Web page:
The Wall Street Journal is helping Leonard Mlodinow tout his book The Drunkardâ€™s Walk: How Randomness Rules Our Lives. Among other things, Mlodinow, like academics Tversky, Kahneman, and Gilovich before him, wants to show that streaks in games like basketball don’t exist. Or, rather, they do exist, but they can be “explained by randomness.”
Listen: randomness can’t explain anything.
Statisticians imagine—I choose this word carefully—a basketball player has an ineffable probability of making a free throw, and they try to guess the probability’s value through modeling. Suppose a guess is 80% for a particular player and then suppose our player has just made his last 10 shots. A fan might say our man has a hot hand. Mlodinow:
If a person tossing a coin weighted to land on heads 80% of the time produces a streak of 10 heads in a row, few people would see that as a sign of increased skill. Yet when an 80% free throw shooter in the NBA has that level of success people have a hard time accepting that it isn’t. [Tversky and others] showed that despite appearances, the “hot hand” is a mirage. Such hot and cold streaks are identical to those you would obtain from a properly weighted coin.
This statement is confused. Each time a “properly weighted coin” is tossed something makes it fall heads or tails, some physical cause. “Randomness” does not make the coin choose a side. Spin and momentum cause it to land on one side or the other. There is nothing “random” in a coin toss: there is only physics. If you knew the amount of force propelling the coin upwards, and the amount of spin imparted, you can predict with certainty the outcome of the flip. (Persi Diaconis and Ed Jaynes—both non-traditional statisticians—have written multiple papers on this subject.)
“Randomness” is not a physical property; it does not exist inside the coin. Mlodinow acknowledges this in the words “weighted coin” used to describe his thought experiment. He is aware implicitly that modifying a physical property of a coin like the weight changes whether it shows head or tail. But he fails to realize that there is no difference in philosophy between changing the weight or modifying the spin or the momentum. Like Nelson reading the signal flags, he has turned a blind eye to the physics and has taken refuge in “randomness” to explain how the coin behaves.
Similarly, something, some physical—and biological and mental—process is causing the basketball player to make his shot. Again, the spin, the momentum, the aim, and the mental pathways that give rise to those properties are what determines whether the shot falls through the hoop or misses.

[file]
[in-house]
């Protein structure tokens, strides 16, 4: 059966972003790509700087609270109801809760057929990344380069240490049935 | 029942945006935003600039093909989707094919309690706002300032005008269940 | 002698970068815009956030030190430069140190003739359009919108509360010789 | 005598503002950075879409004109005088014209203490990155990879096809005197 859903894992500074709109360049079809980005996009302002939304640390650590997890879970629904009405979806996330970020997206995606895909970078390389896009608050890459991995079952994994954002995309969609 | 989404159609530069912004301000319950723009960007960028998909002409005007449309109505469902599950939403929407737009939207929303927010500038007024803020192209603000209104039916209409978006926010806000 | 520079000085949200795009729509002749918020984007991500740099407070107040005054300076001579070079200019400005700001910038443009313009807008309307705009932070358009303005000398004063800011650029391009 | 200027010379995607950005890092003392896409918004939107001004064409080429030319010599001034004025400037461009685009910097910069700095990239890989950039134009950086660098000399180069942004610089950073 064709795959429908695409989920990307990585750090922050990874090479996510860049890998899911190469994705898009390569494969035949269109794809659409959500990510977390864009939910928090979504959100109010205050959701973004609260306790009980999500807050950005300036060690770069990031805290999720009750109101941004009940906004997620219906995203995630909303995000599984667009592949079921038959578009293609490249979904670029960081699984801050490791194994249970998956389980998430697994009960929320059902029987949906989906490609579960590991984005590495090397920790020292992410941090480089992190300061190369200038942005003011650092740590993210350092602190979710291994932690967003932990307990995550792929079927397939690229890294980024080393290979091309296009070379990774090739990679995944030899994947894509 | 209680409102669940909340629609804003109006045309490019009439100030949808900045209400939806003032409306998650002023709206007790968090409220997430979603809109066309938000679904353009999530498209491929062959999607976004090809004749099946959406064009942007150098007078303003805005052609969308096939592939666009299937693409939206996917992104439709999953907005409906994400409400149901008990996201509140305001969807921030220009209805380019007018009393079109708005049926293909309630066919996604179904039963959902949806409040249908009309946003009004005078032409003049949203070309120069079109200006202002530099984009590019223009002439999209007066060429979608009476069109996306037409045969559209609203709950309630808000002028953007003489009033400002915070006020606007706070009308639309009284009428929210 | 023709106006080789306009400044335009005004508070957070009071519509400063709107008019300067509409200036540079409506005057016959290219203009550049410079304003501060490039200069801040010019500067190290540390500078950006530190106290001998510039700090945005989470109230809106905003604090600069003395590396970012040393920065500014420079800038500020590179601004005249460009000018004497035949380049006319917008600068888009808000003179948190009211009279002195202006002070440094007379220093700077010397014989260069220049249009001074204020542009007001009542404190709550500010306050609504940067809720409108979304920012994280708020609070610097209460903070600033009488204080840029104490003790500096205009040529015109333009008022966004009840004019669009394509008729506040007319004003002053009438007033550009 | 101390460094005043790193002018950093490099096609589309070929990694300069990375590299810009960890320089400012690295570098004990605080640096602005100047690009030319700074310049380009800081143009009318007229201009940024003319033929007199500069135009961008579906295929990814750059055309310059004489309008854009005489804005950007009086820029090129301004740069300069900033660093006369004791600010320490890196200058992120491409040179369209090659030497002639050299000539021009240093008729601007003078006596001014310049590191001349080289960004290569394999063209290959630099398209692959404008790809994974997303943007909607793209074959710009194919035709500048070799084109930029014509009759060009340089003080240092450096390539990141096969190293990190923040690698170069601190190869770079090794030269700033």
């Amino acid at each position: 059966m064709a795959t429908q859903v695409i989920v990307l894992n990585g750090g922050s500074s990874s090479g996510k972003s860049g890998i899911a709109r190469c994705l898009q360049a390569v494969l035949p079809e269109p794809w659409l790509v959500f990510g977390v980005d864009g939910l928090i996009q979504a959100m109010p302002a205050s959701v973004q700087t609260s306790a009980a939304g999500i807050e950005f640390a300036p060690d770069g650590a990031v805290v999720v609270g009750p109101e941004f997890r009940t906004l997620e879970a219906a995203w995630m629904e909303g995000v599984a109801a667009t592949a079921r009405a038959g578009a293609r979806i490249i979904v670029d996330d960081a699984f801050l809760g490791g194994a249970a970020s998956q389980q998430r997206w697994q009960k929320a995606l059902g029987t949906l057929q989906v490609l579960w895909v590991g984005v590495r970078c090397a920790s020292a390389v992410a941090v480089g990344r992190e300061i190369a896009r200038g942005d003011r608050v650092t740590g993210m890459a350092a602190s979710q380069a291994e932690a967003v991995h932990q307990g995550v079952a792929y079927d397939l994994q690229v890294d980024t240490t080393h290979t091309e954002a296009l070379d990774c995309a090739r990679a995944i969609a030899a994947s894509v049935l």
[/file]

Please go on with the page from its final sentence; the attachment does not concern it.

Our man has made his last 10 and is setting up for the 11th. Now the fans behind the basket distract him, or maybe he starts thinking too much about the shot, or there is excess sweat on his finger, or whatever, but he misses his shot and his streak ends. Randomness does not explain why the streak ends: physics and biology do.
Random means unknown and nothing more. Before the player takes the shot, or Mlodinow flips his weighted coin, we do not know what the outcome will be because we do not know what the values of the physical properties that determine the outcome are: it is these properties that change from shot to shot and from flip to flip that cause the different endings. If we did know the physics—like we can if we practice with coins—we can predict the outcome. That is, the outcome becomes certain, or known, and is therefore not random.
Our knowledge any outcome depends on what information we condition on. What might be random to you might not be random to me if I have different information than you. For example, right now my cell phone is either in my left- or right-hand pocket. To you, the outcome (finding out which pocket), is random because your conditional information consists solely of the knowledge that it might be in one or other pocket. The information I condition on allows me to know with certainty the outcome.
Same thing in basketball: if we knew what amount of force a player uses etc. we can predict whether his shot will go in. But that sort of information is hard to measure, so we look for proxies, like statistical models of the player’s past performance. Conditional only on those models, we can say “There is an 80% chance the next shot will go in.”
If the 11th shot is sunk, our man’s streak continues. The mental state of the player certainly played a part in that shot and so did his “hot hands.” Because we cannot predict who will have a hot hand or when, does not mean that hot-hand streaks do not exist. We should not mistake our models for reality.